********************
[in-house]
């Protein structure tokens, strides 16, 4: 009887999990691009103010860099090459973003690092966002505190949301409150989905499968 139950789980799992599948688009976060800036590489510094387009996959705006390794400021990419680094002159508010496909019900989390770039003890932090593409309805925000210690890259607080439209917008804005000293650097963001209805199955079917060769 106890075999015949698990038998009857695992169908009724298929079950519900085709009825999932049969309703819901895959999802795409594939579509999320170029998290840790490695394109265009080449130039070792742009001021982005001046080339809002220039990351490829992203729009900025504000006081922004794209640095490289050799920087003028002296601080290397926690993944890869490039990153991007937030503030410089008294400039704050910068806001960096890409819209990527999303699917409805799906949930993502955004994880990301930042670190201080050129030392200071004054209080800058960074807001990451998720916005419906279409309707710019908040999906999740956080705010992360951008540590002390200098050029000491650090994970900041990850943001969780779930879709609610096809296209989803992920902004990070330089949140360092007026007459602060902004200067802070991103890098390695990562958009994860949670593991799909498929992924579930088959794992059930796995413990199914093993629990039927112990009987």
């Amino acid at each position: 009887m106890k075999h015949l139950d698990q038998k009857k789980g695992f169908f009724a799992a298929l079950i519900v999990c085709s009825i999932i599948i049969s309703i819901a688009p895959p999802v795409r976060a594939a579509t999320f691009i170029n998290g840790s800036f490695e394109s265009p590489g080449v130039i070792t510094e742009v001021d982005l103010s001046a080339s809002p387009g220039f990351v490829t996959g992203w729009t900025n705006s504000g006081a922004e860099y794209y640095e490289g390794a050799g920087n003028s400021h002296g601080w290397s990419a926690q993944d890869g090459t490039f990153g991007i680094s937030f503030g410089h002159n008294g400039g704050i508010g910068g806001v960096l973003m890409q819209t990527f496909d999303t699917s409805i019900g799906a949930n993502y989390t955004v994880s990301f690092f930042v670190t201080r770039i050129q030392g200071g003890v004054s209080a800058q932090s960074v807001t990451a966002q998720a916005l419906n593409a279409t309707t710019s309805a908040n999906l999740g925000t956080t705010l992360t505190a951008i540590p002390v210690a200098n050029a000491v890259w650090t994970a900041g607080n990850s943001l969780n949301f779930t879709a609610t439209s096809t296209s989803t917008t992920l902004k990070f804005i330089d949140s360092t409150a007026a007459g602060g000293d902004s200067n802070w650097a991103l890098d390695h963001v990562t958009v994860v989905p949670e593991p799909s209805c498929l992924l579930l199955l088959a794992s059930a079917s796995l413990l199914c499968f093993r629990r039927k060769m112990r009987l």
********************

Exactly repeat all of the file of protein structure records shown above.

[in-house]
């Protein structure tokens, strides 16, 4: 009887999990691009103010860099090459973003690092966002505190949301409150989905499968 139950789980799992599948688009976060800036590489510094387009996959705006390794400021990419680094002159508010496909019900989390770039003890932090593409309805925000210690890259607080439209917008804005000293650097963001209805199955079917060769 106890075999015949698990038998009857695992169908009724298929079950519900085709009825999932049969309703819901895959999802795409594939579509999320170029998290840790490695394109265009080449130039070792742009001021982005001046080339809002220039990351490829992203729009900025504000006081922004794209640095490289050799920087003028002296601080290397926690993944890869490039990153991007937030503030410089008294400039704050910068806001960096890409819209990527999303699917409805799906949930993502955004994880990301930042670190201080050129030392200071004054209080800058960074807001990451998720916005419906279409309707710019908040999906999740956080705010992360951008540590002390200098050029000491650090994970900041990850943001969780779930879709609610096809296209989803992920902004990070330089949140360092007026007459602060902004200067802070991103890098390695990562958009994860949670593991799909498929992924579930088959794992059930796995413990199914093993629990039927112990009987």
């Amino acid at each position: 009887m106890k075999h015949l139950d698990q038998k009857k789980g695992f169908f009724a799992a298929l079950i519900v999990c085709s009825i999932i599948i049969s309703i819901a688009p895959p999802v795409r976060a594939a579509t999320f691009i170029n998290g840790s800036f490695e394109s265009p590489g080449v130039i070792t510094e742009v001021d982005l103010s001046a080339s809002p387009g220039f990351v490829t996959g992203w729009t900025n705006s504000g006081a922004e860099y794209y640095e490289g390794a050799g920087n003028s400021h002296g601080w290397s990419a926690q993944d890869g090459t490039f990153g991007i680094s937030f503030g410089h002159n008294g400039g704050i508010g910068g806001v960096l973003m890409q819209t990527f496909d999303t699917s409805i019900g799906a949930n993502y989390t955004v994880s990301f690092f930042v670190t201080r770039i050129q030392g200071g003890v004054s209080a800058q932090s960074v807001t990451a966002q998720a916005l419906n593409a279409t309707t710019s309805a908040n999906l999740g925000t956080t705010l992360t505190a951008i540590p002390v210690a200098n050029a000491v890259w650090t994970a900041g607080n990850s943001l969780n949301f779930t879709a609610t439209s096809t296209s989803t917008t992920l902004k990070f804005i330089d949140s360092t409150a007026a007459g602060g000293d902004s200067n802070w650097a991103l890098d390695h963001v990562t958009v994860v989905p949670e593991p799909s209805c498929l992924l579930l199955l088959a794992s059930a079917s796995l413990l199914c499968f093993r629990r039927k060769m112990r009987l």